GOSHEN - Revan Schandler stood behind her 9-year-old niece in a clearing of knee-high grass dotted with Brown-eyed Susans. Looking official in her bright yellow life jacket, the girl, Olive Hodgson, peered through a pair of binoculars, intently spying the water splayed out before her.
"She's waiting for her turn," Schandler said, pointing across the placid waters of Gunnison Lake where an approaching kayak appeared as a sliver of color gliding toward the shore.
Schandler is from Massachusetts, but her mother, Gigi, lives in Goshen, allowing Schandler to become a semi-regular on the "Goshen Ocean," as Gunnison Lake is locally known.
"I love this spot," Schandler said. "I love that there are no motorboats and everybody is sharing the lake. You can see the top of Mount Sunapee - the side without the ski slopes. And during the week, it's really a very quiet, peaceful spot."
Tucked away along the backside of Mount Sunapee, this 60-acre man-made lake - located off Route 31 and accessible by way of either Gunnison Lake Road or Four Corners Road - is something of a hidden gem, where locals have been swimming, kayaking, canoeing, picnicking and birding since its creation in 1983.
Take Four Corners Road, and the lake access is across from an old cemetery ripe for exploration. At the crest of a short embankment, where an expanse of scenery includes sprawling meadows, the dam and the whole of the southern end of the lake opens up before you. To the left is the lake, to the right, one of two trailheads for the 3-mile Ruth LeClair Memorial Trail.
Take the Gunnison Lake Road entrance at the western edge of the lake, and you are flanked on either side by flower-packed meadows that end at some impressive boulders just begging to be climbed. The LeClair trail - a gently winding path through woods filled with hemlock, maples, beech and ferns, and over the fields that surround the lake - can be accessed this way, too.
"There's nothing much else like it around," said Beatrice Jillette, chairman of the Goshen Conservation Commission. "You know if you go to Pillsbury (State Park) you have to pay. This is accessible and free with a nice 3-mile trail around the lake. And people find it's the perfect length to walk their dog."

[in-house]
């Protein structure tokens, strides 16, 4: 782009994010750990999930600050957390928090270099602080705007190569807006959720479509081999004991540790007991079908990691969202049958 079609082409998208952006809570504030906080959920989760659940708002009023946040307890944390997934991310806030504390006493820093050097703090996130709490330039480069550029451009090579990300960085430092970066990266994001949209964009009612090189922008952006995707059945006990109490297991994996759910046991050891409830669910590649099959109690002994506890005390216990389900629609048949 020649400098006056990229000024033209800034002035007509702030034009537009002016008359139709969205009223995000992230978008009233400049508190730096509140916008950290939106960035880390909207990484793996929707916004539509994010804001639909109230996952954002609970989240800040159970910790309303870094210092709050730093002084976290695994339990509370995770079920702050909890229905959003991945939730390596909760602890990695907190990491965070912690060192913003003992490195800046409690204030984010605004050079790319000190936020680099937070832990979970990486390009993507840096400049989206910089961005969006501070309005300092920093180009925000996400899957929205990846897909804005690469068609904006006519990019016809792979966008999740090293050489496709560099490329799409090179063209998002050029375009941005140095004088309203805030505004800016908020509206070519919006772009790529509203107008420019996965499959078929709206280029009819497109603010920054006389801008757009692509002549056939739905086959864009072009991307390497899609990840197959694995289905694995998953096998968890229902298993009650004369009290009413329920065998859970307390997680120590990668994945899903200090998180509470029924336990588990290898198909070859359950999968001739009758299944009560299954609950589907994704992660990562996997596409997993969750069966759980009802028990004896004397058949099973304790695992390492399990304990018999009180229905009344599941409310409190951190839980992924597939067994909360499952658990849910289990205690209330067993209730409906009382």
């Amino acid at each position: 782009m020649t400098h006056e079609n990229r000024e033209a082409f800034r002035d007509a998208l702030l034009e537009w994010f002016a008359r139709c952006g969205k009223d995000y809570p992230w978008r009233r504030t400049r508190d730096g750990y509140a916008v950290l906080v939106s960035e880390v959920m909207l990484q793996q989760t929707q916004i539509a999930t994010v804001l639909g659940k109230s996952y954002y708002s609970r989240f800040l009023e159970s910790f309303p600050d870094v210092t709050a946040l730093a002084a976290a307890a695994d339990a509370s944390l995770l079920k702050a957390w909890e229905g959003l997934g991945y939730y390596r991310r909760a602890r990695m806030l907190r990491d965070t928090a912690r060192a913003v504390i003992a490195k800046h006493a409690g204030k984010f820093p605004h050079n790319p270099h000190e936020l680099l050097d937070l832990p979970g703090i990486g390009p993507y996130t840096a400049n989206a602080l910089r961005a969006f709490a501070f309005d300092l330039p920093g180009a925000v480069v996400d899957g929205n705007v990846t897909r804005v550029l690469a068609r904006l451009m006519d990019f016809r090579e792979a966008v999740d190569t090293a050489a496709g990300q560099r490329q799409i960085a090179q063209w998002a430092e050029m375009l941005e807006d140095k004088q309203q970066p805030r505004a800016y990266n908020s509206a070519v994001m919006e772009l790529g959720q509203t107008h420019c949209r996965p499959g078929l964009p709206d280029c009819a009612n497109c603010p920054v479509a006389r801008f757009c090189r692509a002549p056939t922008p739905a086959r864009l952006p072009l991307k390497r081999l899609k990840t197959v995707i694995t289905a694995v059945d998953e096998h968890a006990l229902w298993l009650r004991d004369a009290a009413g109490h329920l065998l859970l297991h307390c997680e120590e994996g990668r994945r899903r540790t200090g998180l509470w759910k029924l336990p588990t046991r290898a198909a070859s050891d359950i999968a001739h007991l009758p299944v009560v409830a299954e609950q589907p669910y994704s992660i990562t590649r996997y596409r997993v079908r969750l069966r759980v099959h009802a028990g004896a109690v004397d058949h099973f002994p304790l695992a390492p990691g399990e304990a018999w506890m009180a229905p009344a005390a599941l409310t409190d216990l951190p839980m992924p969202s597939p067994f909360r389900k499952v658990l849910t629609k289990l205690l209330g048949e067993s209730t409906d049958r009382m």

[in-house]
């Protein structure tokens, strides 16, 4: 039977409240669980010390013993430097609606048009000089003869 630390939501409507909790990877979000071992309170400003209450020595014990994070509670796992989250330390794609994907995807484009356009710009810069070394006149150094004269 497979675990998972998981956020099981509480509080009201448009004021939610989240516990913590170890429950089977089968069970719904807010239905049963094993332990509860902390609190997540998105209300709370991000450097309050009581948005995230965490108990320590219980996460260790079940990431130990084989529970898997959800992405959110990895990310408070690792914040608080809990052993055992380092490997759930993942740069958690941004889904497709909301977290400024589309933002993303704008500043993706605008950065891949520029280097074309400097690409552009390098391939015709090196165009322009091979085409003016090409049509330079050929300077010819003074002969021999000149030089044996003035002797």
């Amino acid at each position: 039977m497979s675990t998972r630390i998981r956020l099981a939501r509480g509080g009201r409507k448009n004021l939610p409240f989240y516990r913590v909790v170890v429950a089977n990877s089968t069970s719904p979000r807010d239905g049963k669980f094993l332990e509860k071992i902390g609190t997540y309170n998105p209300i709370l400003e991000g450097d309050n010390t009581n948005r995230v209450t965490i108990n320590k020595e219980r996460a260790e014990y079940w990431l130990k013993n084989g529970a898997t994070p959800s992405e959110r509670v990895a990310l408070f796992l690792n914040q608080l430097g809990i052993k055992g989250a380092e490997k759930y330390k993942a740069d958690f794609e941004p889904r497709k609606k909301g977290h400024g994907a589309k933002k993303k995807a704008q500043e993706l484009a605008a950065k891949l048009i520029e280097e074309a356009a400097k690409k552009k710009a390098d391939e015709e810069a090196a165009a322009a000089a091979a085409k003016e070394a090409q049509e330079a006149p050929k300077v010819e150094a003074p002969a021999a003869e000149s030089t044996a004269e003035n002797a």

Gunnison Lake was created in the Sugar River Watershed area as part of a federal dam and flood-control project. The lake was formed by damming Blood Brook and Baker Brook, both of which are visible along the LeClair trail.
The lake was named for John Williams Gunnison, an American explorer born in Goshen in 1812. Gunnison attended the U.S. Military Academy at West Point and was assigned to the Corps of Topographical Engineers as a surveyor of a young United States.
But in 1853, as he was doing some survey work for the trans-continental railroad in Utah, he and seven others in his party were killed in a skirmish with Native Americans that came to be known as the Gunnison Massacre.
When it became clear the lake would come to fruition, locals decided it should bear the name of the one of the area's most famous adventurers.
How it got its nickname is another matter, said Jillette.
"One of the neighbors - he is a complete nut - put lobster buoys in the lake, and people actually thought they were traps of some kind, which they were not," Jillette said, chuckling. "I believe because of that, he was the one who started calling it the 'Goshen Ocean.'?"
More than 30 years later, the name sticks.
While no one hunts for lobsters in the lake, many do venture there in search of fish to catch and birds to watch.
The lake is absolutely loaded with loons, geese, ducks and even a few beavers.
And it is a lovely swimming hole, said Jillette. The water is invitingly clear, seemingly bereft of the discoloration and murkiness that can plague a dammed-up lake.
Jillette said most swimmers enter from the Four Corners side of the lake using the rocks as stepping stones into the water. The Gunnison Lake entrance, however, has had some leech sightings, so most people avoid swimming in that area, Jillette said.
Gunnison also has become a popular spot for geocaching, the activity of hunting for and finding hidden objects with the help of GPS coordinates posted on a website.
"It's become a very beloved spot," Jillette said. "We've just all sort of adopted it as our own."